[libfabric-users] Two-stage completion
sean.hefty at intel.com
Thu Sep 15 13:17:48 PDT 2016
> ...oh? I thought that FI_TRANSMIT_COMPLETE was the local completion and
> FI_DELIVERY_COMPLETE was the remote completion. What does this mean,
> Applies to fi_sendmsg. Indicates that a completion should not be
> generated until the operation has been successfully transmitted and is
> no longer being tracked by the provider.
> Applies to fi_sendmsg. Indicates that a completion should be
> generated when the operation has been processed by the destination.
You looking at the flags discussion for the send/receive operations. This is calling out that those flags only apply to the fi_sendmsg call. Other send operations do no take flags, and they do not apply to the fi_recvmsg call.
These flags can set the completion model for a specific send operation. The documentation here does not try to re-state the full meaning of the completion mode, however.
> Anyway, I realize that I'm trying to have my cake and eat it too, but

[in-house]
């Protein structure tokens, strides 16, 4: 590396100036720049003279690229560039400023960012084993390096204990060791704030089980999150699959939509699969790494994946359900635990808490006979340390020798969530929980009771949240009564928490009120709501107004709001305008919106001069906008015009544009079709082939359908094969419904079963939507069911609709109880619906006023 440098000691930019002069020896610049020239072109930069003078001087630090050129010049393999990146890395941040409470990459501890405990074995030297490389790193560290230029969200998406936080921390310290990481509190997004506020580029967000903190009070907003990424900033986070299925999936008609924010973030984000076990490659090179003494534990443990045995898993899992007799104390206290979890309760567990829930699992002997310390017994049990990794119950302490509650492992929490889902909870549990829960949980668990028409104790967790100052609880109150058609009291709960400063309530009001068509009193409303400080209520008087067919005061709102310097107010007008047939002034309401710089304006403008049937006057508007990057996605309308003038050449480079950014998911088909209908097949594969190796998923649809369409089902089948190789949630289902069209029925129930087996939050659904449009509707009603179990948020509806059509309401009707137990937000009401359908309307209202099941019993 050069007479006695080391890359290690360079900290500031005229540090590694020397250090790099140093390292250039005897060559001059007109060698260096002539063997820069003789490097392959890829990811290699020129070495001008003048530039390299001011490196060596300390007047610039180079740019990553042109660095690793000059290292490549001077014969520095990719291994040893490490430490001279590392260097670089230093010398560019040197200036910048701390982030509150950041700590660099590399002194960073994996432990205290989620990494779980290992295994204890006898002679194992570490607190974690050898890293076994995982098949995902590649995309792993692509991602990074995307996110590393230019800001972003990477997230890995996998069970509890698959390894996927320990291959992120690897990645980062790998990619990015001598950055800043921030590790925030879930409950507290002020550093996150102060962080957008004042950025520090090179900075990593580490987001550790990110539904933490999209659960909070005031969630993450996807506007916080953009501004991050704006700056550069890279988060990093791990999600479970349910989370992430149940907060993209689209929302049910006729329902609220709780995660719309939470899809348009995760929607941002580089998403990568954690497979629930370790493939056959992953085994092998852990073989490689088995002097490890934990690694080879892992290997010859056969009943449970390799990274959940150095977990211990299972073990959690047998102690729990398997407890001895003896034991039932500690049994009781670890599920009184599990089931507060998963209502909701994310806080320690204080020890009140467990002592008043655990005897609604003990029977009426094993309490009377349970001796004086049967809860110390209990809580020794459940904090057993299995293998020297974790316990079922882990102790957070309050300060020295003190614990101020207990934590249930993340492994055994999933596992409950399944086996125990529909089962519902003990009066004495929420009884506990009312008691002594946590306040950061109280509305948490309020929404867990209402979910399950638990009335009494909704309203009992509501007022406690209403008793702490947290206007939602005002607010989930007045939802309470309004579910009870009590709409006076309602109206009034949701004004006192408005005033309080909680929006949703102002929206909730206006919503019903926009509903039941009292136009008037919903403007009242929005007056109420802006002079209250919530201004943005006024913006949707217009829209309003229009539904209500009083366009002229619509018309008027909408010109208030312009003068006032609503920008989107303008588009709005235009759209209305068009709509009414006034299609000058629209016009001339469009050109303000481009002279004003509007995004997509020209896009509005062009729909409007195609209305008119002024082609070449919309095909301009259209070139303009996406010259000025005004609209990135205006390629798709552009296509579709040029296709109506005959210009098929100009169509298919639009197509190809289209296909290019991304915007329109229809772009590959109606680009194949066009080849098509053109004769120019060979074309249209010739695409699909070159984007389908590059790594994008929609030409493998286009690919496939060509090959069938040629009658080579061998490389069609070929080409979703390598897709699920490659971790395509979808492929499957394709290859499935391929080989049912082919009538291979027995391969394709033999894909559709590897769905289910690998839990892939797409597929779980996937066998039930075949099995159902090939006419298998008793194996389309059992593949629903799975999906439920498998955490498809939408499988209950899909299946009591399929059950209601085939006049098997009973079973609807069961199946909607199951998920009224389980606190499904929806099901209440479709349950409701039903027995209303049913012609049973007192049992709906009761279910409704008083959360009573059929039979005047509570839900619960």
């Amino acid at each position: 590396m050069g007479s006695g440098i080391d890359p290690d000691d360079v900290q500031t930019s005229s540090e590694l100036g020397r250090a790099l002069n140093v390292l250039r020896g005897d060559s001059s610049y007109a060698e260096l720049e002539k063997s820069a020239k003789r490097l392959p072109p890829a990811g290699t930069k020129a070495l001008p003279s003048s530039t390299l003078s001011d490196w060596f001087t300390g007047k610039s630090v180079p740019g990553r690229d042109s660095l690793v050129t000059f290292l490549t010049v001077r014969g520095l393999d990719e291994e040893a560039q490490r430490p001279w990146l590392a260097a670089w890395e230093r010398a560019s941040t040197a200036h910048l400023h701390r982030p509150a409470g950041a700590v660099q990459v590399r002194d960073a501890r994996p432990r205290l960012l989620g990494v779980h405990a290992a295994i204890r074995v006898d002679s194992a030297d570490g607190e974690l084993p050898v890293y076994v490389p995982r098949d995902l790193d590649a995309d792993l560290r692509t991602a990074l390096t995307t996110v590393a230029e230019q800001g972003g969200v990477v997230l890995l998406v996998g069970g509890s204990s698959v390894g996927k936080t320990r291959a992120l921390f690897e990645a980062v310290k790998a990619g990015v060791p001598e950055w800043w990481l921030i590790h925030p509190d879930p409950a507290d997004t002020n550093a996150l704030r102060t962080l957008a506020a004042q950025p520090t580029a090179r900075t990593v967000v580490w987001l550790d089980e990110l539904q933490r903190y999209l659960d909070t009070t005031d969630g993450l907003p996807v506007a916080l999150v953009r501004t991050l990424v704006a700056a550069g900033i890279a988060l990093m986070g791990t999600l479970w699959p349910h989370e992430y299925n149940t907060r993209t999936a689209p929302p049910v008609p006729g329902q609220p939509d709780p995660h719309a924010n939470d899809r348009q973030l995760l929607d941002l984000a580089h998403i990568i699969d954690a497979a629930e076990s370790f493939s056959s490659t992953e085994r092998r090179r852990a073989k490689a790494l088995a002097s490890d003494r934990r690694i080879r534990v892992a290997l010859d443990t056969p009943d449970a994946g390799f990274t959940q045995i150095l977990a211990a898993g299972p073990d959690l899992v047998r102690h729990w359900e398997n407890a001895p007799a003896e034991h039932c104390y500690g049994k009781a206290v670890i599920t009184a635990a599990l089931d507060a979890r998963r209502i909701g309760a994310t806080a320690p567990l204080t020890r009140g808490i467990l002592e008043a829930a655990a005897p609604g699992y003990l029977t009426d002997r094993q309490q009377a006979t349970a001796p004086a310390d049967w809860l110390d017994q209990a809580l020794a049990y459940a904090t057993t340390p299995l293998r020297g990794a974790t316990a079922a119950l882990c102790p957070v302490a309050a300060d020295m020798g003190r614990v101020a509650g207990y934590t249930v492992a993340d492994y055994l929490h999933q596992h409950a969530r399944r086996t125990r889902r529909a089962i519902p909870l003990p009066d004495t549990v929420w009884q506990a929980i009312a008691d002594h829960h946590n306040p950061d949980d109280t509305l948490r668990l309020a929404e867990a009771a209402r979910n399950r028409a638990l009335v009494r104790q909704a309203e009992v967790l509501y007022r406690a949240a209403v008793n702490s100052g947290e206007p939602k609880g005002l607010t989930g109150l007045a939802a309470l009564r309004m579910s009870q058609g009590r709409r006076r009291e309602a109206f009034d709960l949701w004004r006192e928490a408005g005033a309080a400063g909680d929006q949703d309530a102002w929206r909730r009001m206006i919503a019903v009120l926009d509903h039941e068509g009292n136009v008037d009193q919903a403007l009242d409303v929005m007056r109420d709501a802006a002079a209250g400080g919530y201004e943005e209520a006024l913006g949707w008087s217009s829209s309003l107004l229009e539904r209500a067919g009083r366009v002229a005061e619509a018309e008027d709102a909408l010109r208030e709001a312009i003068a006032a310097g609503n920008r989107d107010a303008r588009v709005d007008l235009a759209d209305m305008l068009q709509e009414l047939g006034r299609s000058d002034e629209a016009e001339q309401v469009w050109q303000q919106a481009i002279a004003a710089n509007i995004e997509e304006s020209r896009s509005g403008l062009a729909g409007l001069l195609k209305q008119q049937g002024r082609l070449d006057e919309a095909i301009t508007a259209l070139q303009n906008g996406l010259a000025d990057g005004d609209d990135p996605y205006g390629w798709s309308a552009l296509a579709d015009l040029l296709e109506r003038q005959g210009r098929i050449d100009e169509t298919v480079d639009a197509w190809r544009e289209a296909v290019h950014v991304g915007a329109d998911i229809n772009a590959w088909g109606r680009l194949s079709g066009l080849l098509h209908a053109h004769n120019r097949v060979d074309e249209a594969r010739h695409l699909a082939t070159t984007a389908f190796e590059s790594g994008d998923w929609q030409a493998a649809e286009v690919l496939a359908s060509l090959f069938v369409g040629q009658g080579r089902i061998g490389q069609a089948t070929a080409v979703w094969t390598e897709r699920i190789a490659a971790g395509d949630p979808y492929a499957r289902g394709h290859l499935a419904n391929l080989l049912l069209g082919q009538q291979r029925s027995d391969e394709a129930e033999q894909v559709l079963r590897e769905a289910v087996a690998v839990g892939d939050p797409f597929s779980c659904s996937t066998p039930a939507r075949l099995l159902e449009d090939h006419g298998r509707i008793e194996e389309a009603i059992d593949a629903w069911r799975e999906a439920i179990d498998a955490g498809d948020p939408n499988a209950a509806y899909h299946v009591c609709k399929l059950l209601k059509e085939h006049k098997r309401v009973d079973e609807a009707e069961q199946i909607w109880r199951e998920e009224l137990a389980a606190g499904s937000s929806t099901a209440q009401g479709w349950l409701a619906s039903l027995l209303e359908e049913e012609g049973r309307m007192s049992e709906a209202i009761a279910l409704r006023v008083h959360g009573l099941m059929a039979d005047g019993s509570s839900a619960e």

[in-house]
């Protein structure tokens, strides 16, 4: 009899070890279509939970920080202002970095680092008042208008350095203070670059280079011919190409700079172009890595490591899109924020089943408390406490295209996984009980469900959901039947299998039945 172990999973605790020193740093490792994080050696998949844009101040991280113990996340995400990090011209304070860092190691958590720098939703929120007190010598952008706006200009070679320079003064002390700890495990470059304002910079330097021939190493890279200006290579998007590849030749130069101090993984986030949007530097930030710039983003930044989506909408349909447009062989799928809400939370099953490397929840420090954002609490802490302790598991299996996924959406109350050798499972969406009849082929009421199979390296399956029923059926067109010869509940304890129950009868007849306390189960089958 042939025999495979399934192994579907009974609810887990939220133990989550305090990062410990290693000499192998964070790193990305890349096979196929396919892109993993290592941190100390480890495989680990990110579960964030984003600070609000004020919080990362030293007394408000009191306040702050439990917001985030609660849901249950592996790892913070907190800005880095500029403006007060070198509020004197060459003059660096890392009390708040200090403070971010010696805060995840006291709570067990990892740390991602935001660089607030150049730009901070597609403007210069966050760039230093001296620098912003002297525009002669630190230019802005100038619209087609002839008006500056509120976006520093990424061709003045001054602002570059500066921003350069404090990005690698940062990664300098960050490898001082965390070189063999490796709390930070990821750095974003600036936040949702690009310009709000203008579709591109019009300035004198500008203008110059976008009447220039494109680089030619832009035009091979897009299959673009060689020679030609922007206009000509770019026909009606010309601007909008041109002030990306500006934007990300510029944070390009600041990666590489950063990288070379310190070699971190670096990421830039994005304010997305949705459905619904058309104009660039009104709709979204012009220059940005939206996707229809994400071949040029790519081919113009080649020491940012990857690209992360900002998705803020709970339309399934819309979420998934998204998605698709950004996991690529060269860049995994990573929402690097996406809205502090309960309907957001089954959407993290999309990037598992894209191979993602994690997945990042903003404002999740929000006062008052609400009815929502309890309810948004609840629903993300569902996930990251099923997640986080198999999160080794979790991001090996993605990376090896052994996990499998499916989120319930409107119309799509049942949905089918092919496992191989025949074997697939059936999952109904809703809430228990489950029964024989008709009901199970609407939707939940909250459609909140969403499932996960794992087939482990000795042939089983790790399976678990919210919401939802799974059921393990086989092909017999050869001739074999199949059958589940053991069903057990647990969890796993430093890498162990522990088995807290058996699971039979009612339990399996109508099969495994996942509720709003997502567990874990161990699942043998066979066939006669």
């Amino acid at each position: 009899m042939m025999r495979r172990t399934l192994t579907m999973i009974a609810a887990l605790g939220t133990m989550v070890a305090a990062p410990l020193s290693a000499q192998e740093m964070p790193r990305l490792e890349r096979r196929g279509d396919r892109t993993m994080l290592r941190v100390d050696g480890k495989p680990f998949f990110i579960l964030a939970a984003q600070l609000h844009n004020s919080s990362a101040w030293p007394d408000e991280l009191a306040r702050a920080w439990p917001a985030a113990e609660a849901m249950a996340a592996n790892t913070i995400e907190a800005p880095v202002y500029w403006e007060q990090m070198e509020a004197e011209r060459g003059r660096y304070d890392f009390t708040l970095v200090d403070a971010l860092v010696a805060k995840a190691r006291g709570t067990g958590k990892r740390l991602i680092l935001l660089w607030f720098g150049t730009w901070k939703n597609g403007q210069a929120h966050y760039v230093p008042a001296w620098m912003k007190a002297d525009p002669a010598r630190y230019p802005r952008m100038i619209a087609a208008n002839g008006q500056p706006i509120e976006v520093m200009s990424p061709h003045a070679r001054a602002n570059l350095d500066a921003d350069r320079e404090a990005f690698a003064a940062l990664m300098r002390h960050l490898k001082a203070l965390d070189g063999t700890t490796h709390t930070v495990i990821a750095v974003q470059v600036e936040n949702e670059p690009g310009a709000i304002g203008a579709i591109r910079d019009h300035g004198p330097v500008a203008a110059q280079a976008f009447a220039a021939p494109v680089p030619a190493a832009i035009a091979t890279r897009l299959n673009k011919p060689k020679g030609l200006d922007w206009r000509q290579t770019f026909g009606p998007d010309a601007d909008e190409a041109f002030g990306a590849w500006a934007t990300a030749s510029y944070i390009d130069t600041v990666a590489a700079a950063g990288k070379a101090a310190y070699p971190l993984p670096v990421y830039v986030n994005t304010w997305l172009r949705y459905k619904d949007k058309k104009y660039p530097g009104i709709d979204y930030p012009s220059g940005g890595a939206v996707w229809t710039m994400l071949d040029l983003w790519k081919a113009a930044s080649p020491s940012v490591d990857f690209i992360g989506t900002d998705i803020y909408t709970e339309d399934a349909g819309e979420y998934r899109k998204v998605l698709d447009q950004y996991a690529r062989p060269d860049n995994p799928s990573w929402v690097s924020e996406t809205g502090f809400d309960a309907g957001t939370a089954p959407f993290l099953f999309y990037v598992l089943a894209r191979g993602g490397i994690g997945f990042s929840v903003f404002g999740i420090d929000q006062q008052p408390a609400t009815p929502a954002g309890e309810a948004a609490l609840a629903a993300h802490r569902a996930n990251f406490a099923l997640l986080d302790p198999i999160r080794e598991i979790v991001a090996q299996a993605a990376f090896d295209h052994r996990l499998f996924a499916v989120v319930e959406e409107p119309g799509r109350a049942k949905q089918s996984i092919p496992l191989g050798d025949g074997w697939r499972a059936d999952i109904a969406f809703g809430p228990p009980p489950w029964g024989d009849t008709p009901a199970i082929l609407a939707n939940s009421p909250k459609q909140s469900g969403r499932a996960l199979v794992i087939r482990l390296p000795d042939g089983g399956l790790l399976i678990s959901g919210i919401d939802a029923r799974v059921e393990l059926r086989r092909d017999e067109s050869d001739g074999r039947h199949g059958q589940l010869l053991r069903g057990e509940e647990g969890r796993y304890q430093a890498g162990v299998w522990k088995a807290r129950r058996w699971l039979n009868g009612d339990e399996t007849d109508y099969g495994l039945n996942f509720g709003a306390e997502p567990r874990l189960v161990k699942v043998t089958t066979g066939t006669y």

> in general, I'm looking for:
> 1. Blocking send semantics over unconnected endpoints
Libfabric does not define blocking operations. All operations are asynchronous.
> 2. You get to send again as soon as the buffer is safe to write
> to (currently my use case for the cq),
The buffer may be re-used either after you get a completion or immediately if an inject call is used.
> 3. You also get some kind of event when we're sure the
> destination received the event,
You need to clarify what it means for the destination to receive the message. Is the destination the peer process? Peer node? Peer NIC?
> 4. The application doesn't perform extra copy operations on the
> message unless it's completely unavoidable.
Well, what exactly is an 'extra copy'? :)
The API does not dictate how a provider implements the various completion semantics. Providers may copy the message buffers into outbound message queues, some internal buffer, or whatnot. You just hope that the provider selects the best performing option.
> This doesn't mean "return from the send call with the buffer safe
> ASAP," as in that case I would just use the memcpy strategy.
> So is fi_tinject with FI_INJECT_COMPLETE what I want? It seems that
> that's probably the case, but I do need unconnected endpoints. Since
> the man pages say that it's an "optimized version of fi_tsend" it leads
> me to believe I cannot use it without establishing a connection.
The inject and tagged message calls will work with unconnected (RDM - reliable datagram) endpoints.
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